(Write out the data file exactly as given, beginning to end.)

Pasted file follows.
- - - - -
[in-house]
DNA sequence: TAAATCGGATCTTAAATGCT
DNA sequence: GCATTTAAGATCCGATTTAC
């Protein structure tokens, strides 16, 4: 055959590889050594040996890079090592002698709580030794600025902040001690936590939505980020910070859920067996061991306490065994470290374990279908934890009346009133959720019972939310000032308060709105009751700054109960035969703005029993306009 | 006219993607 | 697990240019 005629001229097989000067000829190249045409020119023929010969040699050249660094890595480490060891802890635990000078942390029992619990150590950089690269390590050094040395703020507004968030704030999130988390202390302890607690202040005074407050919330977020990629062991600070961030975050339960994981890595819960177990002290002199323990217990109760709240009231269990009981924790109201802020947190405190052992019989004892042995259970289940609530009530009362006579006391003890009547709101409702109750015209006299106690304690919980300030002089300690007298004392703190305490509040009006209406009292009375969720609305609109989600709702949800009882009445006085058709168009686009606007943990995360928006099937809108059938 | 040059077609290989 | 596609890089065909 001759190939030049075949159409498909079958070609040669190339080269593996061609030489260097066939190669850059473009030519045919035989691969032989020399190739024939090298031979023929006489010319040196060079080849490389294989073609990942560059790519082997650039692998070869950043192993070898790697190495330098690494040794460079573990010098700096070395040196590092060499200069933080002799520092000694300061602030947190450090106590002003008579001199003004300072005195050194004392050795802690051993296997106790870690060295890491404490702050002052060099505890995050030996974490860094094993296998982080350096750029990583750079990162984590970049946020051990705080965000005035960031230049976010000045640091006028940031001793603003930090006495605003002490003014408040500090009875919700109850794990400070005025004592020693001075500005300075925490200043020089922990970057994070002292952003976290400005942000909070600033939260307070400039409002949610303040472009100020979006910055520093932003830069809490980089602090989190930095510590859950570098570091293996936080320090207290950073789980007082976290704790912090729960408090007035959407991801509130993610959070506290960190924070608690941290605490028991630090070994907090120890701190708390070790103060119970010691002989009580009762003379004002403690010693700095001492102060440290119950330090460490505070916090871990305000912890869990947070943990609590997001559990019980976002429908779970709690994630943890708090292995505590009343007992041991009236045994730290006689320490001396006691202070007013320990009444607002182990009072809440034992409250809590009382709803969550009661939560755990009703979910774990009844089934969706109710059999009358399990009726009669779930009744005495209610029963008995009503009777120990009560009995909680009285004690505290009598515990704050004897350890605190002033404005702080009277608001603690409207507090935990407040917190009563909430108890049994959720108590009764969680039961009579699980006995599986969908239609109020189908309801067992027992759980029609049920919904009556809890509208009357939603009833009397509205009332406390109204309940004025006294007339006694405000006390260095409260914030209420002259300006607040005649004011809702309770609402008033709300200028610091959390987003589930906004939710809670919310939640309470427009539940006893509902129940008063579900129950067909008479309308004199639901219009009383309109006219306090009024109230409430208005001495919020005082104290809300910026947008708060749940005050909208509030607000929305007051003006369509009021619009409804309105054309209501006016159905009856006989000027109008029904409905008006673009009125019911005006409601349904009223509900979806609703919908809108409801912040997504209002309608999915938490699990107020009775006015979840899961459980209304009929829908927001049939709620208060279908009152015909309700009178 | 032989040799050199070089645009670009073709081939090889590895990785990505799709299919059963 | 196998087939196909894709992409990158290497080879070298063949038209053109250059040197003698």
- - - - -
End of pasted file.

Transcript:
[in-house]
DNA sequence: TAAATCGGATCTTAAATGCT
DNA sequence: GCATTTAAGATCCGATTTAC
């Protein structure tokens, strides 16, 4: 055959590889050594040996890079090592002698709580030794600025902040001690936590939505980020910070859920067996061991306490065994470290374990279908934890009346009133959720019972939310000032308060709105009751700054109960035969703005029993306009 | 006219993607 | 697990240019 005629001229097989000067000829190249045409020119023929010969040699050249660094890595480490060891802890635990000078942390029992619990150590950089690269390590050094040395703020507004968030704030999130988390202390302890607690202040005074407050919330977020990629062991600070961030975050339960994981890595819960177990002290002199323990217990109760709240009231269990009981924790109201802020947190405190052992019989004892042995259970289940609530009530009362006579006391003890009547709101409702109750015209006299106690304690919980300030002089300690007298004392703190305490509040009006209406009292009375969720609305609109989600709702949800009882009445006085058709168009686009606007943990995360928006099937809108059938 | 040059077609290989 | 596609890089065909 001759190939030049075949159409498909079958070609040669190339080269593996061609030489260097066939190669850059473009030519045919035989691969032989020399190739024939090298031979023929006489010319040196060079080849490389294989073609990942560059790519082997650039692998070869950043192993070898790697190495330098690494040794460079573990010098700096070395040196590092060499200069933080002799520092000694300061602030947190450090106590002003008579001199003004300072005195050194004392050795802690051993296997106790870690060295890491404490702050002052060099505890995050030996974490860094094993296998982080350096750029990583750079990162984590970049946020051990705080965000005035960031230049976010000045640091006028940031001793603003930090006495605003002490003014408040500090009875919700109850794990400070005025004592020693001075500005300075925490200043020089922990970057994070002292952003976290400005942000909070600033939260307070400039409002949610303040472009100020979006910055520093932003830069809490980089602090989190930095510590859950570098570091293996936080320090207290950073789980007082976290704790912090729960408090007035959407991801509130993610959070506290960190924070608690941290605490028991630090070994907090120890701190708390070790103060119970010691002989009580009762003379004002403690010693700095001492102060440290119950330090460490505070916090871990305000912890869990947070943990609590997001559990019980976002429908779970709690994630943890708090292995505590009343007992041991009236045994730290006689320490001396006691202070007013320990009444607002182990009072809440034992409250809590009382709803969550009661939560755990009703979910774990009844089934969706109710059999009358399990009726009669779930009744005495209610029963008995009503009777120990009560009995909680009285004690505290009598515990704050004897350890605190002033404005702080009277608001603690409207507090935990407040917190009563909430108890049994959720108590009764969680039961009579699980006995599986969908239609109020189908309801067992027992759980029609049920919904009556809890509208009357939603009833009397509205009332406390109204309940004025006294007339006694405000006390260095409260914030209420002259300006607040005649004011809702309770609402008033709300200028610091959390987003589930906004939710809670919310939640309470427009539940006893509902129940008063579900129950067909008479309308004199639901219009009383309109006219306090009024109230409430208005001495919020005082104290809300910026947008708060749940005050909208509030607000929305007051003006369509009021619009409804309105054309209501006016159905009856006989000027109008029904409905008006673009009125019911005006409601349904009223509900979806609703919908809108409801912040997504209002309608999915938490699990107020009775006015979840899961459980209304009929829908927001049939709620208060279908009152015909309700009178 | 032989040799050199070089645009670009073709081939090889590895990785990505799709299919059963 | 196998087939196909894709992409990158290497080879070298063949038209053109250059040197003698």